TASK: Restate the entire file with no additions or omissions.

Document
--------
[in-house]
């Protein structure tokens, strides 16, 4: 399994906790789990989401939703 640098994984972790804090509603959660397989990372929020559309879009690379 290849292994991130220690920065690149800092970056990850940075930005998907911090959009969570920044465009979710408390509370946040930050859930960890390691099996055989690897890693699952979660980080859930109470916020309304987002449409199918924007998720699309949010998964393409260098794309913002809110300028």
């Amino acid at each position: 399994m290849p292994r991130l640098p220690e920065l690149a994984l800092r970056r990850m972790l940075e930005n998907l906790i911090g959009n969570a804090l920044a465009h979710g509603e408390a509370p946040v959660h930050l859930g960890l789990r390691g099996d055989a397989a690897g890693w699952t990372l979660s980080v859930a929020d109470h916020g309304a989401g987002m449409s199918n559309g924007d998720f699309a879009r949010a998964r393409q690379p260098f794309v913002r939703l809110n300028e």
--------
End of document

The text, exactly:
[in-house]
């Protein structure tokens, strides 16, 4: 399994906790789990989401939703 640098994984972790804090509603959660397989990372929020559309879009690379 290849292994991130220690920065690149800092970056990850940075930005998907911090959009969570920044465009979710408390509370946040930050859930960890390691099996055989690897890693699952979660980080859930109470916020309304987002449409199918924007998720699309949010998964393409260098794309913002809110300028």
């Amino acid at each position: 399994m290849p292994r991130l640098p220690e920065l690149a994984l800092r970056r990850m972790l940075e930005n998907l906790i911090g959009n969570a804090l920044a465009h979710g509603e408390a509370p946040v959660h930050l859930g960890l789990r390691g099996d055989a397989a690897g890693w699952t990372l979660s980080v859930a929020d109470h916020g309304a989401g987002m449409s199918n559309g924007d998720f699309a879009r949010a998964r393409q690379p260098f794309v913002r939703l809110n300028e």